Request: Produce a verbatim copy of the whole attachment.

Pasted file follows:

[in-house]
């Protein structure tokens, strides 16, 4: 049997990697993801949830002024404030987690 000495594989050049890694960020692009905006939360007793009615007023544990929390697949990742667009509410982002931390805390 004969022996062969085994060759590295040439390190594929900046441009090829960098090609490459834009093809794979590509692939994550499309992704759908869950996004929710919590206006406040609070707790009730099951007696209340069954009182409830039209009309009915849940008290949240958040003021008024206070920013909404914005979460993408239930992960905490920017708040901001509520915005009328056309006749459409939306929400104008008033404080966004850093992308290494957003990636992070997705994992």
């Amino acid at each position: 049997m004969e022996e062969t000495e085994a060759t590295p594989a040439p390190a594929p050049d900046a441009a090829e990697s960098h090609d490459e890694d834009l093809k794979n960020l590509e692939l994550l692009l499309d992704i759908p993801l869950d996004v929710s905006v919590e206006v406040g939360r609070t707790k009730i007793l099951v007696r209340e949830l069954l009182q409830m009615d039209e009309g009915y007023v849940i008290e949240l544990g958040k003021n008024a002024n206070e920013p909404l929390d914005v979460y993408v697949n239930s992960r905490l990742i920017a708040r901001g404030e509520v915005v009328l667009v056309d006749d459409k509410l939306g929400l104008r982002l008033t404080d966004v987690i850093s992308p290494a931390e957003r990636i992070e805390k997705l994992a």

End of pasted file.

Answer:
[in-house]
């Protein structure tokens, strides 16, 4: 049997990697993801949830002024404030987690 000495594989050049890694960020692009905006939360007793009615007023544990929390697949990742667009509410982002931390805390 004969022996062969085994060759590295040439390190594929900046441009090829960098090609490459834009093809794979590509692939994550499309992704759908869950996004929710919590206006406040609070707790009730099951007696209340069954009182409830039209009309009915849940008290949240958040003021008024206070920013909404914005979460993408239930992960905490920017708040901001509520915005009328056309006749459409939306929400104008008033404080966004850093992308290494957003990636992070997705994992």
């Amino acid at each position: 049997m004969e022996e062969t000495e085994a060759t590295p594989a040439p390190a594929p050049d900046a441009a090829e990697s960098h090609d490459e890694d834009l093809k794979n960020l590509e692939l994550l692009l499309d992704i759908p993801l869950d996004v929710s905006v919590e206006v406040g939360r609070t707790k009730i007793l099951v007696r209340e949830l069954l009182q409830m009615d039209e009309g009915y007023v849940i008290e949240l544990g958040k003021n008024a002024n206070e920013p909404l929390d914005v979460y993408v697949n239930s992960r905490l990742i920017a708040r901001g404030e509520v915005v009328l667009v056309d006749d459409k509410l939306g929400l104008r982002l008033t404080d966004v987690i850093s992308p290494a931390e957003r990636i992070e805390k997705l994992a």